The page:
“They were conviction politicians,” said McCain, recently appointed ambassador to the United Nations Agencies for Food and Agriculture. “They knew right from wrong and they had the guts to say so.”
Political who’s who, mostly Democrats
The event drew an estimated 650 people to the downtown theater.
U.S. Sens. Kyrsten Sinema and Mark Kelly, both Democrats, were ushered in just before the program began.
Former GOP Govs. Fife Symington and Jan Brewer attended, as well as current Attorney General Mark Brnovich. Also in the audience were numerous judges who knew Woods from his work as attorney general as well as in private practice, and former Mississippi Attorney General Mike Moore, who worked with Woods on a landmark tobacco settlement that continues to reap revenue for state governments more than two decades later.
Terry Goddard was the only former Arizona attorney general seen at the event.
A Democrat who came to the AG’s office four years after Woods, a Republican, had left, Goddard said he inherited an office that was largely remade by Woods, from its civil-rights division to a bigger role for consumer protection.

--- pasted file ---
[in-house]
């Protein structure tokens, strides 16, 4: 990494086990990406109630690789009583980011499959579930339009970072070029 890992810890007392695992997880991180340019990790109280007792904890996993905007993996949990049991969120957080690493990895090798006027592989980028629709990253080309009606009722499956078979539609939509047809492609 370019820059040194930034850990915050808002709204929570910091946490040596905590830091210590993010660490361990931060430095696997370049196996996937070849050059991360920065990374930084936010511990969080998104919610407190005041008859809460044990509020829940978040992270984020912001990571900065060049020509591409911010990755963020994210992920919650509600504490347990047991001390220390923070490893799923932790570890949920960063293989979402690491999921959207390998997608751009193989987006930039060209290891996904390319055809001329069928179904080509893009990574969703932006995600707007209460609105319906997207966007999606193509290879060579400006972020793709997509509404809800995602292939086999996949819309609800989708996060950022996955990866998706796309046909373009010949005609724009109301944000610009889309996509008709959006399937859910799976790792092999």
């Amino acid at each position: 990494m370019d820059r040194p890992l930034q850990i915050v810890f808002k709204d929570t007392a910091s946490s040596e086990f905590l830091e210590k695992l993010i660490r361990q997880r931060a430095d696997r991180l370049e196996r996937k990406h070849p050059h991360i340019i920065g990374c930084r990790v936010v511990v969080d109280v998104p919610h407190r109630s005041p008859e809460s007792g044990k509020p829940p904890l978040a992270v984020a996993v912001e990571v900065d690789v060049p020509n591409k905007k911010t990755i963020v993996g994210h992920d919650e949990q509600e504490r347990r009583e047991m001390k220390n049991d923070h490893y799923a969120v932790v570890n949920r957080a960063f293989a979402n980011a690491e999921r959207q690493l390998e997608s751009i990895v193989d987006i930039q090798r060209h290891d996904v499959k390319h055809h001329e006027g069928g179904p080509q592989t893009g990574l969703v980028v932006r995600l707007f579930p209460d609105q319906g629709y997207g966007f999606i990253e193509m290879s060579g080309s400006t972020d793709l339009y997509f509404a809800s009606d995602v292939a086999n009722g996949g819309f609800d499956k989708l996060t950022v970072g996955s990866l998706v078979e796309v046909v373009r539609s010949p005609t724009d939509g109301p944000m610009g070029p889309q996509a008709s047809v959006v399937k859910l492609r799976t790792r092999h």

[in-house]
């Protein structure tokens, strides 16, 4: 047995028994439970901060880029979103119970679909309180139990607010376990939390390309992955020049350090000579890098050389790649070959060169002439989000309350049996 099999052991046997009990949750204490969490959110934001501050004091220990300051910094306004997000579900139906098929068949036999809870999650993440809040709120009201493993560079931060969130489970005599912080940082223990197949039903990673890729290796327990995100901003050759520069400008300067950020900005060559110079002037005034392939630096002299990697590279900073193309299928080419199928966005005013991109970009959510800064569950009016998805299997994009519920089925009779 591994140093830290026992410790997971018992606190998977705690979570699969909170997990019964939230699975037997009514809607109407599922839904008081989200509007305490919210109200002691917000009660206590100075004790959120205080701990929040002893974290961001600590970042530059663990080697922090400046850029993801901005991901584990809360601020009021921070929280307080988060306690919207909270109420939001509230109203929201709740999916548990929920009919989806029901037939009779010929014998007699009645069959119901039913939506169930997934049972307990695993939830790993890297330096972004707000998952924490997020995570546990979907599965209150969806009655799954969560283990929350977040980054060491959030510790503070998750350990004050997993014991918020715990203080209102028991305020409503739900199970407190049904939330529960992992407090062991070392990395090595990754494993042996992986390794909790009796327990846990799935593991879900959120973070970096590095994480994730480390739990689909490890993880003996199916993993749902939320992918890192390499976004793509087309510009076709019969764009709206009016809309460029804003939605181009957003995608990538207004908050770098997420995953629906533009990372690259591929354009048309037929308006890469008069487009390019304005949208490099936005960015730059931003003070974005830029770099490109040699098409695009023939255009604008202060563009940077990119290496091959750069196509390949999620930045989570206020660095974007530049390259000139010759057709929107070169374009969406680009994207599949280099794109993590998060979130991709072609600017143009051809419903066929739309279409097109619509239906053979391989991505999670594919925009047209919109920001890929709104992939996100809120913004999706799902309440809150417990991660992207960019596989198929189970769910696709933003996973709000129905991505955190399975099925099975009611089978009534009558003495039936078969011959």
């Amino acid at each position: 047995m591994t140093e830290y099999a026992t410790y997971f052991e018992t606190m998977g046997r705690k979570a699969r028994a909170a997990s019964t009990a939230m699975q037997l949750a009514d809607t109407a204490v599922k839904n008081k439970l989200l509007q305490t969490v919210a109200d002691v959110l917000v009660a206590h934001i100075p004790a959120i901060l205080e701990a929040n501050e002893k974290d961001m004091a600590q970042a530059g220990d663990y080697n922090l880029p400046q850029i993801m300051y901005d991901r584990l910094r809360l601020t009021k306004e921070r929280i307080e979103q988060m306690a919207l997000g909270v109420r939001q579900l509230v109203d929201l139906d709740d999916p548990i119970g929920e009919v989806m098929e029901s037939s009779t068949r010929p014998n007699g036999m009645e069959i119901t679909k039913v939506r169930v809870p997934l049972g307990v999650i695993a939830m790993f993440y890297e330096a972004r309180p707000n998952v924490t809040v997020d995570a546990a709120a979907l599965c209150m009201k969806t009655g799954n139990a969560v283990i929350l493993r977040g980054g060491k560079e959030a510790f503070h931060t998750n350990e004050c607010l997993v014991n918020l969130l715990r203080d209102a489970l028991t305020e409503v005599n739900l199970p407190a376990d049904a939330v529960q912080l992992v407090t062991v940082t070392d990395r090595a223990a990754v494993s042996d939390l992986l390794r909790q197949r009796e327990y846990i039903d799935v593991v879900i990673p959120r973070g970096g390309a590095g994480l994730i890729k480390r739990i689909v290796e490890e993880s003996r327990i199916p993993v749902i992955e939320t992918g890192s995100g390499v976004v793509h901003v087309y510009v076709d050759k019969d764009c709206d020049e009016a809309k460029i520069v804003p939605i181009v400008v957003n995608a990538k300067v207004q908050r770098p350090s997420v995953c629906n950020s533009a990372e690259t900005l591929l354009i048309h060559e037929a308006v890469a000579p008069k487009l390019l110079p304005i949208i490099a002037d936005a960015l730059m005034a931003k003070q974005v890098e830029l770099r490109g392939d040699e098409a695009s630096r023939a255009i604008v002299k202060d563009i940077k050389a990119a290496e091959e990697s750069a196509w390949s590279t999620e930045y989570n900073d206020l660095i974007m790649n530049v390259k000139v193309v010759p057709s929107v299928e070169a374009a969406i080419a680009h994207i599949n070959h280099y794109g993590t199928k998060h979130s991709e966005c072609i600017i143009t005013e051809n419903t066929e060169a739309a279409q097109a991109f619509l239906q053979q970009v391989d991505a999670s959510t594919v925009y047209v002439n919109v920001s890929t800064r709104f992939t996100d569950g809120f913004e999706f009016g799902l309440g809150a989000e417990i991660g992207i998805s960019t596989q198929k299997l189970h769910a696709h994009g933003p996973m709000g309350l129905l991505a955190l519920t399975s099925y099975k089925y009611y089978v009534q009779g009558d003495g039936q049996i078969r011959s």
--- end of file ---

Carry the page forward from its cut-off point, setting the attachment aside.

Bill Mundell recalled Woods’ help in pushing through policies that Mundell, then a GOP lawmaker, was working on as chairman of the House Environment Committee. They ranged from trying to eliminate the establishment of a hazardous-waste site south of the greater Phoenix metro area to the reauthorization of the Clean Air Act.
Mundell later became a Democrat, something Woods himself did several years ago, after Sen. McCain died.
But even before he switched parties, Woods was supportive of various Democratic campaigns. He backed Goddard’s run for attorney general in the early 2000s, and served as co-chair of the campaign Goddard is running to bring disclosure to dark-money campaign contributions.
Kris Mayes, who is running for the Democratic nomination for attorney general, lost not only her campaign chairman but also an outspoken voice for doing what is right.
“It creates a huge hole for the state of Arizona,” she said of Woods’ death. “He was an enormous part of who we are, politically and culturally.”